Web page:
“I like to find out about people from the past,” said Cecilia O’Donnell, age 10, from Castleknock.

“Music especially, because there’s lots of interesting musicians, like Mozart or Beethovan. Irish music, I like that as well.”

Does this match her favourite subject in school? “Well, I was going to say lunch, but I guess that’s not a subject,” says Cecilia.

Last September, Dervilia Roche started to talk to kids like Cecilia about the history they wanted to learn about.

Roche, who since September has been Dublin City Council Culture Company’s children’s historian in residence, says their answers have steered the online workshops that she’s been running.

She’s eager to involve children in history as much as possible, she says, while bearing in mind pandemic restrictions.

Her newest project involves encouraging children to take to the streets to find history within 5km of where they live.

“When you start to look around your local area, you see a lot of interesting things,” Roche says.

The Workshops

Every month since her role began, Roche has hosted a Saturday workshop, taking children through different windows of Irish history, using activities and discussions.

Parents who had signed up to newsletters from Dublin City Council Culture Company and Dublin City Libraries got an email, inviting children to get involved.

She started workshops to gather what kids wanted to learn about, just general chats to see what themes they like, she says. “I’m not just presenting history to kids, we’re working together.”

“She was asking us some questions about history, like, ‘What’s your favourite era?’ things like that,” says Rebecca Carolan, also age 10, from Whitehall, who has taken an online workshop.

“My favourite era is the 1800s because I like the clothes and I read a lot of stories about it,” she said.

Roche, the children’s historian in residence, says she makes sure her interactive Zoom workshops are funny and intriguing enough for the 9- to 12-year-olds who call in.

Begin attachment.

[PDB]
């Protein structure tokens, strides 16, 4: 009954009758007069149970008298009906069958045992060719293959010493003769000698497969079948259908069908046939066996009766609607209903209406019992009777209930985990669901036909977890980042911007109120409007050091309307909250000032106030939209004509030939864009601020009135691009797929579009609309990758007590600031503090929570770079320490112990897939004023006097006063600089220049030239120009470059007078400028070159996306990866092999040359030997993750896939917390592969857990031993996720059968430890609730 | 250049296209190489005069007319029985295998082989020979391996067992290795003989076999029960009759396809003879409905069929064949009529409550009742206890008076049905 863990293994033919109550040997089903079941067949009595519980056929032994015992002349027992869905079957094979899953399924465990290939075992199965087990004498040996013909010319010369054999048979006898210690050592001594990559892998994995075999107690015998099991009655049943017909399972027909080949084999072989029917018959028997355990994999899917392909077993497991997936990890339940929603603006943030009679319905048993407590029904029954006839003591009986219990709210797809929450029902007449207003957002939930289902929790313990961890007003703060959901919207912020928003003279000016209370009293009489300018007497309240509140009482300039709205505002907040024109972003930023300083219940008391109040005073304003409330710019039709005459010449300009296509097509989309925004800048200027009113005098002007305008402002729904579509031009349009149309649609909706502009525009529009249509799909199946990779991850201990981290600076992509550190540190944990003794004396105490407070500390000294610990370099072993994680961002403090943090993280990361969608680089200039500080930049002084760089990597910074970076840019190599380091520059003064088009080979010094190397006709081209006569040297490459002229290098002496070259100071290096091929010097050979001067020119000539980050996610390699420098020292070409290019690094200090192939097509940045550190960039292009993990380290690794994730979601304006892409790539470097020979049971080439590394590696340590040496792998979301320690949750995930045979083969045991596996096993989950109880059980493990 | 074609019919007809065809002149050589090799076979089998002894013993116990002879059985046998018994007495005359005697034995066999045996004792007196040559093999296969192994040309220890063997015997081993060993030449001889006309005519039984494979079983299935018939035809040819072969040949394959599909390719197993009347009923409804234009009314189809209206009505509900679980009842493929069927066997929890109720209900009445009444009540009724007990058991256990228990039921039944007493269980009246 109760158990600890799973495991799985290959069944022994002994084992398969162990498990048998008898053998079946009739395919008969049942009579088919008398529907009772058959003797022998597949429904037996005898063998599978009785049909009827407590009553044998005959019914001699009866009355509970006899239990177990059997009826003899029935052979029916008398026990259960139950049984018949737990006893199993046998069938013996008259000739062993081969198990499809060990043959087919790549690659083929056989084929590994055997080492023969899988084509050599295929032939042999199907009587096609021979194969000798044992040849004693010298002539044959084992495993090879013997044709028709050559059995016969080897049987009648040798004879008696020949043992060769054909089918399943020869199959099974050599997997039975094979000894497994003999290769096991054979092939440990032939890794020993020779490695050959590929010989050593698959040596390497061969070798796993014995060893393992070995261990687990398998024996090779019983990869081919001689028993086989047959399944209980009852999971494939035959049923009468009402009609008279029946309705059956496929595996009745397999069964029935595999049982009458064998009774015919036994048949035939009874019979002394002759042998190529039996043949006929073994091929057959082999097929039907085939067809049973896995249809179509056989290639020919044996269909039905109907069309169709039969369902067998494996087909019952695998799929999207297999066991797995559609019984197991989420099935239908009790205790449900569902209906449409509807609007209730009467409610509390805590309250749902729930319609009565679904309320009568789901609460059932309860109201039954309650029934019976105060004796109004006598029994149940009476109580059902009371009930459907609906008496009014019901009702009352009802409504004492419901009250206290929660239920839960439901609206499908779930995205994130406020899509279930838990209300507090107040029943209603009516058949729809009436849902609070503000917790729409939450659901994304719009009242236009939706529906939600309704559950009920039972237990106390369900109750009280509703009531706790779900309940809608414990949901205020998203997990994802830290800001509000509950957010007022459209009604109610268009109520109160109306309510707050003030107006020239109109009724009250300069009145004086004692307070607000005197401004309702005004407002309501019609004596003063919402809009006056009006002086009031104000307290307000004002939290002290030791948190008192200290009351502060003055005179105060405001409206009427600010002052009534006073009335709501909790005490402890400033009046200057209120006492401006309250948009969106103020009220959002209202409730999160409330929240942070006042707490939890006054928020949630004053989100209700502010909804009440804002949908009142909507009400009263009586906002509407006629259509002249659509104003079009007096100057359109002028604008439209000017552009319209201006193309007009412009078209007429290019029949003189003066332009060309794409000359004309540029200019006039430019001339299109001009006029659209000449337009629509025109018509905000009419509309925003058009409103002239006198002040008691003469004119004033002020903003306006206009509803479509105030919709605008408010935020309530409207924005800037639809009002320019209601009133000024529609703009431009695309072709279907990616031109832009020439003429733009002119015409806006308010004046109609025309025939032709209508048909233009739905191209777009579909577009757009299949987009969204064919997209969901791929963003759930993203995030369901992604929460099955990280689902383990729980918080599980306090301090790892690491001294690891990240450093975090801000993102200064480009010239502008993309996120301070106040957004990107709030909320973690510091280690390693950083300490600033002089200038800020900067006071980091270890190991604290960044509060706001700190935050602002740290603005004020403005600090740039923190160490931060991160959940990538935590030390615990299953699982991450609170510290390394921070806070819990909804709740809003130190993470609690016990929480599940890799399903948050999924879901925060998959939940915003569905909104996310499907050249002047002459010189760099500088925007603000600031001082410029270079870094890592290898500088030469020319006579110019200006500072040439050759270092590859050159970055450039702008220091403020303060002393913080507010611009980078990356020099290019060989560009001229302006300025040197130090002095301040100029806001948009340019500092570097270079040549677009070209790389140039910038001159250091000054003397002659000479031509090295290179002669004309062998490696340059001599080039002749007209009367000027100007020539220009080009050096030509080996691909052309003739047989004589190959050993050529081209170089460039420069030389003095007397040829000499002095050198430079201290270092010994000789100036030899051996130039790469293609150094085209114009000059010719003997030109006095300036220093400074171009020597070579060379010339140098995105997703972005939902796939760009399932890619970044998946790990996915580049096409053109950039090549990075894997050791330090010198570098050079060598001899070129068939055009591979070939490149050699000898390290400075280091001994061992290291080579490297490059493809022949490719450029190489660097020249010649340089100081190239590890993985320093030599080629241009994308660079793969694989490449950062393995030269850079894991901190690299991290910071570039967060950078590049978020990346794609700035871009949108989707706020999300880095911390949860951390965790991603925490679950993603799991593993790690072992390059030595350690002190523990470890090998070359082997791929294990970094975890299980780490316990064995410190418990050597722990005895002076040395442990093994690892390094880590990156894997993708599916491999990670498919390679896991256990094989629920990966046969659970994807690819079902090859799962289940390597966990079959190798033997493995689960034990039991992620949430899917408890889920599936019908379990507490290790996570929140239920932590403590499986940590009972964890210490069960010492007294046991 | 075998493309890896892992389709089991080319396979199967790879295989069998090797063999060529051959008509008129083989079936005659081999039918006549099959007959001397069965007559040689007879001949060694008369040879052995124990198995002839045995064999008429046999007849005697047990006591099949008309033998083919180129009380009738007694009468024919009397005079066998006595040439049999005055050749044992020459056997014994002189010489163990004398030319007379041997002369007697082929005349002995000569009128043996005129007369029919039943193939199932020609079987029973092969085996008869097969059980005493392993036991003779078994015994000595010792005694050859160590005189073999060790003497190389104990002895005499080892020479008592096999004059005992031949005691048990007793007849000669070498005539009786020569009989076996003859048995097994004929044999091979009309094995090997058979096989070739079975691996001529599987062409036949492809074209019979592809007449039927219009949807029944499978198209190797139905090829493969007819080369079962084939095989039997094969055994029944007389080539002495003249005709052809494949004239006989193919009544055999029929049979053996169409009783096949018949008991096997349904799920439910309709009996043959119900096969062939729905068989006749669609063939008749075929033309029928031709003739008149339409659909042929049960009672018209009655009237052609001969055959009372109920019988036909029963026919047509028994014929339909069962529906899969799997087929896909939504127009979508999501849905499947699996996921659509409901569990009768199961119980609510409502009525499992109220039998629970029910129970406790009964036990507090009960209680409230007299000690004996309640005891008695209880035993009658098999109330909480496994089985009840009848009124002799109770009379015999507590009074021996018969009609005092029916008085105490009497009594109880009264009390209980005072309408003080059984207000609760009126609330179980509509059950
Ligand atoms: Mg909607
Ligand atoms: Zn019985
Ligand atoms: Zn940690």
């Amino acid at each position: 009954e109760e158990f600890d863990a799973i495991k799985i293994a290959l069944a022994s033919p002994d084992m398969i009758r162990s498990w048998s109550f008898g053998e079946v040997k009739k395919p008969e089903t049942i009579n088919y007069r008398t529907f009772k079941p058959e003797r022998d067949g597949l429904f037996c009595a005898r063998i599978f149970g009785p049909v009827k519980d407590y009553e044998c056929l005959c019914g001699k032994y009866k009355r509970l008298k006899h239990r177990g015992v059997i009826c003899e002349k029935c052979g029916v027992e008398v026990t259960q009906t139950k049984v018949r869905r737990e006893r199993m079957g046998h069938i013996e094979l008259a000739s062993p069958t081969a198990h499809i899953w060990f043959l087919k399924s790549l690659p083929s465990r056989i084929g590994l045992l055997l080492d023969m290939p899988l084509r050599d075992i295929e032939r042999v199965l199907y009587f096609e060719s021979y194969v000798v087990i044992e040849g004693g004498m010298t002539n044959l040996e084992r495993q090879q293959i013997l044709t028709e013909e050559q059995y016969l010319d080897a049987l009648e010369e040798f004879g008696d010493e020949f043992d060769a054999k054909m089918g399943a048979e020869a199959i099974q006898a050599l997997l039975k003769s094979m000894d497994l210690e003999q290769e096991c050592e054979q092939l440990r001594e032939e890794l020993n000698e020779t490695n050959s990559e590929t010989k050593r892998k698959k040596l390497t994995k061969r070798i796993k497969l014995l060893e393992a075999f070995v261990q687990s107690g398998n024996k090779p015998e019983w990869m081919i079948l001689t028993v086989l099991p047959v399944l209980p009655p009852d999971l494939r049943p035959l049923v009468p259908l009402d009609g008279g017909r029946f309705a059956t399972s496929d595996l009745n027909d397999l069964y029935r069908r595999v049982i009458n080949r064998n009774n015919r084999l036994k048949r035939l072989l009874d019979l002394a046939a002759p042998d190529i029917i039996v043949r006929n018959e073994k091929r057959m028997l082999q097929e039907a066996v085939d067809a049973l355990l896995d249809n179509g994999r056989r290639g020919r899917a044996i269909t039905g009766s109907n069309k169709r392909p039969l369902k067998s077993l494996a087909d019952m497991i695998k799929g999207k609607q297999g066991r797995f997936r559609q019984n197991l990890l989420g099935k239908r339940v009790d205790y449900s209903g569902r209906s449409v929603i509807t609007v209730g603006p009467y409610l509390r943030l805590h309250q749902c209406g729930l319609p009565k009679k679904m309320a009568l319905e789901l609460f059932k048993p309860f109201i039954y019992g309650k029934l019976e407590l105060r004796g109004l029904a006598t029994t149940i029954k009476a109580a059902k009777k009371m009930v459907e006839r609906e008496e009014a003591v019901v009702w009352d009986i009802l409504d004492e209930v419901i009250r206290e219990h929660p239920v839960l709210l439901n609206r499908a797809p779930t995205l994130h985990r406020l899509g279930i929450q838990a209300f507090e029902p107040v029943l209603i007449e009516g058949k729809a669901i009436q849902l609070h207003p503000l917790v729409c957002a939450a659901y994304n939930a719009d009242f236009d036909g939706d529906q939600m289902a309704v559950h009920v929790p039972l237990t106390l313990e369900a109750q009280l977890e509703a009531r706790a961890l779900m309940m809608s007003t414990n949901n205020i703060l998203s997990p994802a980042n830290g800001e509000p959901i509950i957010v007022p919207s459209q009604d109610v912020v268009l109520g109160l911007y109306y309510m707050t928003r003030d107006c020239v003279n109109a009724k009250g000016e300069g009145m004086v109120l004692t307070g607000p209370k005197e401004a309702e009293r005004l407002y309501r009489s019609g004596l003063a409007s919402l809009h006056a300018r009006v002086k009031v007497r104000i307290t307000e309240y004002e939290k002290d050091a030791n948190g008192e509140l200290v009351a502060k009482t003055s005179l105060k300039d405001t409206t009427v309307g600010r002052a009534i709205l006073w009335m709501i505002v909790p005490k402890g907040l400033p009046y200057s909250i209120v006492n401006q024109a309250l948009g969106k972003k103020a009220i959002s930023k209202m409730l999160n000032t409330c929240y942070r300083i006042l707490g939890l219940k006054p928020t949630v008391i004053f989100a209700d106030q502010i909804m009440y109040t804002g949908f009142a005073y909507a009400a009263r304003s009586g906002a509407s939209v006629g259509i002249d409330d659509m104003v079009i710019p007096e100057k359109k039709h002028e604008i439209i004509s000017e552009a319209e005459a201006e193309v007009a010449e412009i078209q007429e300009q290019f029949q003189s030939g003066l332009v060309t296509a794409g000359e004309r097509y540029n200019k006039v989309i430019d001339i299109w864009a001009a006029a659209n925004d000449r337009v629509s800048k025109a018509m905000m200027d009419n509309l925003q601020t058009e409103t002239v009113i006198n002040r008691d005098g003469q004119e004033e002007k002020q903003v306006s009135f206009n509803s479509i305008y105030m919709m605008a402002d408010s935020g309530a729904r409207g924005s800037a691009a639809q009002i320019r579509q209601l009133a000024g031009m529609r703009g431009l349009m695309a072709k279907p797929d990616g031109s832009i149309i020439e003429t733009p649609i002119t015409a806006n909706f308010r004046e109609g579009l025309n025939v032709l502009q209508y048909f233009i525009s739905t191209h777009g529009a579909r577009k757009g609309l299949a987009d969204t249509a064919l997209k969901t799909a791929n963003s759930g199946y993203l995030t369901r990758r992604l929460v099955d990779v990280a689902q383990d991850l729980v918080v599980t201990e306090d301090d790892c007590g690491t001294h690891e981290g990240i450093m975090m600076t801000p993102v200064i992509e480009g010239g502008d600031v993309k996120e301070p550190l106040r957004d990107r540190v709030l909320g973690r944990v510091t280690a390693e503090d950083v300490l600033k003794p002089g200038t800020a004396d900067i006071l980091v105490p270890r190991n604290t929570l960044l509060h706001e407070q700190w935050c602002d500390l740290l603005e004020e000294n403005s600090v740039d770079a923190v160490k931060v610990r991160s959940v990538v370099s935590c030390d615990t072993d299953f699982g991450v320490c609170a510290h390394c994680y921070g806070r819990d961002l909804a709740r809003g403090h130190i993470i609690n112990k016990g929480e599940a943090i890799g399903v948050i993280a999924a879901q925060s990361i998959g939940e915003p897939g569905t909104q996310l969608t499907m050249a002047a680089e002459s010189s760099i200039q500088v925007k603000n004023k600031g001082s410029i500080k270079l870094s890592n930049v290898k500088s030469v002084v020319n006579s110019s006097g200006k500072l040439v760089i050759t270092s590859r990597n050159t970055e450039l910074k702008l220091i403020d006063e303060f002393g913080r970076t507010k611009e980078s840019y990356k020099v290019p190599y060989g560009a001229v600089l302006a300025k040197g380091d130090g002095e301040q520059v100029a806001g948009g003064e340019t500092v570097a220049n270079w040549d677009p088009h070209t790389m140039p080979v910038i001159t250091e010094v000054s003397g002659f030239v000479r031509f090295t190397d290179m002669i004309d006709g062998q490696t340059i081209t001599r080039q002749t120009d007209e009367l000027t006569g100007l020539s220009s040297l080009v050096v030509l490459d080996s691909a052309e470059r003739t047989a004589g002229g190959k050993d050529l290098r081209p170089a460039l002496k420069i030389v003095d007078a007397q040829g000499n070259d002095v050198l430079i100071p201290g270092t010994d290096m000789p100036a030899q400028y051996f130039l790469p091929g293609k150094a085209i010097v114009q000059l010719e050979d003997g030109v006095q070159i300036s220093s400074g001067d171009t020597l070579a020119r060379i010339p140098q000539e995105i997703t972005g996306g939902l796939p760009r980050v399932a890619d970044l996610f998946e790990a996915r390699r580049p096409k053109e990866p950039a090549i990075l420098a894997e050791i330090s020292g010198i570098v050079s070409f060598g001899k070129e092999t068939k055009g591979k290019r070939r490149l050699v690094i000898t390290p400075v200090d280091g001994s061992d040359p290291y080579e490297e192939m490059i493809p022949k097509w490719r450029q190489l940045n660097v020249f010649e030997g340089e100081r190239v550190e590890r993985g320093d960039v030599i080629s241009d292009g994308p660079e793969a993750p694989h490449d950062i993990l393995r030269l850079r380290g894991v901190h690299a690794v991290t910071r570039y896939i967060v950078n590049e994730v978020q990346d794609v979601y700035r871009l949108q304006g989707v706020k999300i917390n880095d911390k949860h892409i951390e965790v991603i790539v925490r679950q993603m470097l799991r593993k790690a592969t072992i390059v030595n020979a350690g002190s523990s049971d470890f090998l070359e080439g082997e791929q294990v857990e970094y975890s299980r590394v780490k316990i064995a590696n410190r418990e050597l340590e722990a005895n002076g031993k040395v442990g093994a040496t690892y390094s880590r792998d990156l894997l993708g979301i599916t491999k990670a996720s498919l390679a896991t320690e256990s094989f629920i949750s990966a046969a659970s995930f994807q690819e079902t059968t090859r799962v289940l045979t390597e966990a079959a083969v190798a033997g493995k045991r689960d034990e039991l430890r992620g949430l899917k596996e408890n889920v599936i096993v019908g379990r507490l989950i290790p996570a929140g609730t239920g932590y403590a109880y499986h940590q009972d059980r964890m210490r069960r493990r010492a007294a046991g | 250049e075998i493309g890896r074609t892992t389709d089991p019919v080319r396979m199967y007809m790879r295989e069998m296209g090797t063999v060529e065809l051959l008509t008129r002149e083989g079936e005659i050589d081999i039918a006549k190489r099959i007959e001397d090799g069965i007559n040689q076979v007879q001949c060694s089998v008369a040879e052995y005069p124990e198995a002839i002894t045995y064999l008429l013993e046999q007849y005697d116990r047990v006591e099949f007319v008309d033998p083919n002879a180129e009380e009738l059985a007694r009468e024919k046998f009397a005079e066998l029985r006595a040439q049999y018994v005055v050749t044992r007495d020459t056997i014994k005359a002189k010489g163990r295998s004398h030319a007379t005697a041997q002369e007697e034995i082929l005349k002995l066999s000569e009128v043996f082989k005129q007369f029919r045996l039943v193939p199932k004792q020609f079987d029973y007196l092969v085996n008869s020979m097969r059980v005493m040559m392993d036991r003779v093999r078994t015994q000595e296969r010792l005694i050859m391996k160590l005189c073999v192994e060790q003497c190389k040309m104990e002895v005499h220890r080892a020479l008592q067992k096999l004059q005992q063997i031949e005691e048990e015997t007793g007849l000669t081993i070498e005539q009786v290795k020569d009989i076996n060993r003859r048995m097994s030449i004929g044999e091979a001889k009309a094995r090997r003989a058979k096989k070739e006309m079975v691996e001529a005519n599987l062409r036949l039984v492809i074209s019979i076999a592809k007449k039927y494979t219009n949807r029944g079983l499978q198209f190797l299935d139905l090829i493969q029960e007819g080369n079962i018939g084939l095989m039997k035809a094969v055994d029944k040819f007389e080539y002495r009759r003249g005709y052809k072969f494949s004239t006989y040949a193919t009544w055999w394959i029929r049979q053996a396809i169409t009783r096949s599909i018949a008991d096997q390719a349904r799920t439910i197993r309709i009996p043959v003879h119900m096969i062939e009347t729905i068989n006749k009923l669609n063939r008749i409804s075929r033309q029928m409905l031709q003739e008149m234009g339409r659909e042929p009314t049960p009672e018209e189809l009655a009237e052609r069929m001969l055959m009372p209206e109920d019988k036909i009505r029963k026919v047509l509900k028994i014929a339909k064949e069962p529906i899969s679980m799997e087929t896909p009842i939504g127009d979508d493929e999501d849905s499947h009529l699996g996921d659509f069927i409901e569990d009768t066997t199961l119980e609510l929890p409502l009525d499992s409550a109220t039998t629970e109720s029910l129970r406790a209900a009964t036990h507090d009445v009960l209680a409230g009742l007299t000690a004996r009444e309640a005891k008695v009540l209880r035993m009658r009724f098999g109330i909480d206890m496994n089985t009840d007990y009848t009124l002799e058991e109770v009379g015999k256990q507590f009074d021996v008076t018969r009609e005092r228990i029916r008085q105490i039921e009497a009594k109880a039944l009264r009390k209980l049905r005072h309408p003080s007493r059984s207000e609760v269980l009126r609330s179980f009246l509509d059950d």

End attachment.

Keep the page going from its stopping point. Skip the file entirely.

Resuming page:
She gets questions like, how old would St Patrick be if he were still alive? “Kids just put a different spin on things,” she says.

She picks up new threads of local history too, when children bring up a funny story that a relative has told them about their local area, or an interesting fact they learned.

“I’m definitely learning loads from the kids,” says Roche.

Many are interested in dark stuff, she says. “The Famine and the Holocaust. I think there’s a real curiosity about those subjects, which is understandable.”

Mythology comes up too, and the ancient Greeks and Romans.

“If they have a particular interest, they’ll be asking me about sport, or the history of music,” says Roche.

That’s great to make it personal and more meaningful, says Roche. “Rather than some abstract thing.”

Roche says her online workshops have fared quite well and the kids have been engaged.

But she’d love to be out doing projects over the summer, she says. “At least outdoor gatherings where we can go on a walk.”

That’s the way this role was always imagined, she says. “That it would be going off and exploring the city, making connections and learning.”

The Book Club

All Rebecca and Cecilia can talk about is the book club. They’re both big readers.

English is Rebecca’s favourite subject. “I love reading. I love books,” she says.